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Suicide as social protest

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Suicide as a form of defiance and protestEdit

Thich Quang Duc - Self Immolation

The self-immolation of Thích Quảng Đức.

Heroic suicide, for the greater good of others, is often celebrated. For instance, Mahatma Gandhi went on a hunger strike to prevent fighting between Hindus and Muslims, and, although he was stopped before dying, it appeared he would have willingly succumbed to starvation. This attracted attention to Gandhi's cause, and generated a great deal of respect for him as a spiritual leader. In the 1960s, Buddhist monks, most notably Thích Quảng Đức, in South Vietnam drew Western attention to their protests against President Ngô Đình Diệm by burning themselves to death. Similar events were reported during the Cold War in eastern Europe, such as the death of Jan Palach following the Soviet invasion of Czechoslovakia, or Romas Kalanta's self-immolation in the main street of Kaunas, Lithuania in 1972. More recently, (November 2006) an American anti-war activist, Malachi Ritscher committed suicide by self-immolation as a protest against the 2003 Iraq war. Critics may see such suicides as counter-productive, arguing that these people would probably achieve a comparable or greater result by spending the rest of their lives in active struggle. Suicide or attempted suicide as a means of effecting social or political change is related to martyrdom.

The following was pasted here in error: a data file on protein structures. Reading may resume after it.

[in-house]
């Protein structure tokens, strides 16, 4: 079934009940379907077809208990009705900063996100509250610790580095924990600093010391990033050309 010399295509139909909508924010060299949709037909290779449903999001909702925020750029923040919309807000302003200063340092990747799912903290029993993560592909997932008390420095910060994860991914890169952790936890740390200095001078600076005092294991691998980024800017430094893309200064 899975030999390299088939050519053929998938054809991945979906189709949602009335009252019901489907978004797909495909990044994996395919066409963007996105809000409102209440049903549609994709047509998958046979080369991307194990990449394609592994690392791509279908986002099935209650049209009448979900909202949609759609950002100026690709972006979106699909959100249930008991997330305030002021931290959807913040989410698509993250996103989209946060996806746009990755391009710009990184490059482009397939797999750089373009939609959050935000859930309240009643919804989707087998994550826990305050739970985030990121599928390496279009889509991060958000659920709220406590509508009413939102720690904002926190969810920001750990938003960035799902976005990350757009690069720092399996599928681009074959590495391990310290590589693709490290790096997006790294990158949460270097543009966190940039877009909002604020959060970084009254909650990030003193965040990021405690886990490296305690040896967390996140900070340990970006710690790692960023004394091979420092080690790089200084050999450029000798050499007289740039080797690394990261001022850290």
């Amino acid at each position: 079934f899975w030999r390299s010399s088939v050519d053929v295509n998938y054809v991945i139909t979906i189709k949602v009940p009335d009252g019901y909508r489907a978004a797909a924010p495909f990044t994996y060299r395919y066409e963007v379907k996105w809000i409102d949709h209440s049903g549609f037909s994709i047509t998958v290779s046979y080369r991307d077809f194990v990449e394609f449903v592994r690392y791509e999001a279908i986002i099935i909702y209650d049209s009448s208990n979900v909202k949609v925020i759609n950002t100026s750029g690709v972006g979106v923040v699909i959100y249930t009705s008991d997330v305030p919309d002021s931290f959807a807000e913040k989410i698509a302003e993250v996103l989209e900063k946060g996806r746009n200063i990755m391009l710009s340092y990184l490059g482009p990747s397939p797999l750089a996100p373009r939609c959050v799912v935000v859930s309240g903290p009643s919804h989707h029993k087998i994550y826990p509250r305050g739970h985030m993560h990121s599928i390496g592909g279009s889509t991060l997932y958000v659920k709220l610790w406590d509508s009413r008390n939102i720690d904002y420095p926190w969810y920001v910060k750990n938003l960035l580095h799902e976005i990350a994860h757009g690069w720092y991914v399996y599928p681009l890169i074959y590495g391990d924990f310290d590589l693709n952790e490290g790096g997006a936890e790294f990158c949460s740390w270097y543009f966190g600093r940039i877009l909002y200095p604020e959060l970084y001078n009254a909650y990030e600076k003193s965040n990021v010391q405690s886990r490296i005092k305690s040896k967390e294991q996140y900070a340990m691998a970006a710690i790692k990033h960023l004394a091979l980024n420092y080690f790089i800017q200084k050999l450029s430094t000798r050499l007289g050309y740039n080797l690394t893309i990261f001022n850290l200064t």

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Suicide
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